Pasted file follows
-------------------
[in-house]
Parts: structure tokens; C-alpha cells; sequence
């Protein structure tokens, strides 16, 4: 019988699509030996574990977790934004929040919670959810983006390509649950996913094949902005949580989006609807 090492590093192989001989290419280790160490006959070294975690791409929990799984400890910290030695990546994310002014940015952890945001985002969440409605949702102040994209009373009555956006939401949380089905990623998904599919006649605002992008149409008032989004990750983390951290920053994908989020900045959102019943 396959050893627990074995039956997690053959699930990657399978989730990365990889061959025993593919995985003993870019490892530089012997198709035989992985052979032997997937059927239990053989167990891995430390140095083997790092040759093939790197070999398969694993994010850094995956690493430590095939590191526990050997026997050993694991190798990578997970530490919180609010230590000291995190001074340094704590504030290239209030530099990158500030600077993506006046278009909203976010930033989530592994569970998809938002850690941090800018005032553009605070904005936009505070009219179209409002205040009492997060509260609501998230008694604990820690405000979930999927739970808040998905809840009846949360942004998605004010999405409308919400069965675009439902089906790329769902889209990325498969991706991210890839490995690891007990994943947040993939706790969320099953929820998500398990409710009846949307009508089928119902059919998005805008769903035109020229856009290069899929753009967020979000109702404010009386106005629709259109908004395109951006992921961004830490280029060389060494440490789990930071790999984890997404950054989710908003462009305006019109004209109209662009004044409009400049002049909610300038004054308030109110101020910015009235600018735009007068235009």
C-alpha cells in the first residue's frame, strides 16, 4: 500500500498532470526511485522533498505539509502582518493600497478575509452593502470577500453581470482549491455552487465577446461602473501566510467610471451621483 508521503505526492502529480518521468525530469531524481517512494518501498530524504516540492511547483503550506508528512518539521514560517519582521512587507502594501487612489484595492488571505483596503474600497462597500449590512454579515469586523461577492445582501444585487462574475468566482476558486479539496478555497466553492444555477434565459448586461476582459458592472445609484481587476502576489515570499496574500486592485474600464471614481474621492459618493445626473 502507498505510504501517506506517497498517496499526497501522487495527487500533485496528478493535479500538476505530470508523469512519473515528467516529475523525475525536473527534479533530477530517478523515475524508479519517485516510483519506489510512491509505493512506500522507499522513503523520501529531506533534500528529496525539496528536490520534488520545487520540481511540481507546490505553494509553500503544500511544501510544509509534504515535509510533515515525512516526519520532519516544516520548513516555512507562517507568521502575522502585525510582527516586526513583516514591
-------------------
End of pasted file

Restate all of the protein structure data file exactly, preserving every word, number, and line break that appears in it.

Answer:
[in-house]
Parts: structure tokens; C-alpha cells; sequence
């Protein structure tokens, strides 16, 4: 019988699509030996574990977790934004929040919670959810983006390509649950996913094949902005949580989006609807 090492590093192989001989290419280790160490006959070294975690791409929990799984400890910290030695990546994310002014940015952890945001985002969440409605949702102040994209009373009555956006939401949380089905990623998904599919006649605002992008149409008032989004990750983390951290920053994908989020900045959102019943 396959050893627990074995039956997690053959699930990657399978989730990365990889061959025993593919995985003993870019490892530089012997198709035989992985052979032997997937059927239990053989167990891995430390140095083997790092040759093939790197070999398969694993994010850094995956690493430590095939590191526990050997026997050993694991190798990578997970530490919180609010230590000291995190001074340094704590504030290239209030530099990158500030600077993506006046278009909203976010930033989530592994569970998809938002850690941090800018005032553009605070904005936009505070009219179209409002205040009492997060509260609501998230008694604990820690405000979930999927739970808040998905809840009846949360942004998605004010999405409308919400069965675009439902089906790329769902889209990325498969991706991210890839490995690891007990994943947040993939706790969320099953929820998500398990409710009846949307009508089928119902059919998005805008769903035109020229856009290069899929753009967020979000109702404010009386106005629709259109908004395109951006992921961004830490280029060389060494440490789990930071790999984890997404950054989710908003462009305006019109004209109209662009004044409009400049002049909610300038004054308030109110101020910015009235600018735009007068235009």
C-alpha cells in the first residue's frame, strides 16, 4: 500500500498532470526511485522533498505539509502582518493600497478575509452593502470577500453581470482549491455552487465577446461602473501566510467610471451621483 508521503505526492502529480518521468525530469531524481517512494518501498530524504516540492511547483503550506508528512518539521514560517519582521512587507502594501487612489484595492488571505483596503474600497462597500449590512454579515469586523461577492445582501444585487462574475468566482476558486479539496478555497466553492444555477434565459448586461476582459458592472445609484481587476502576489515570499496574500486592485474600464471614481474621492459618493445626473 502507498505510504501517506506517497498517496499526497501522487495527487500533485496528478493535479500538476505530470508523469512519473515528467516529475523525475525536473527534479533530477530517478523515475524508479519517485516510483519506489510512491509505493512506500522507499522513503523520501529531506533534500528529496525539496528536490520534488520545487520540481511540481507546490505553494509553500503544500511544501510544509509534504515535509510533515515525512516526519520532519516544516520548513516555512507562517507568521502575522502585525510582527516586526513583516514591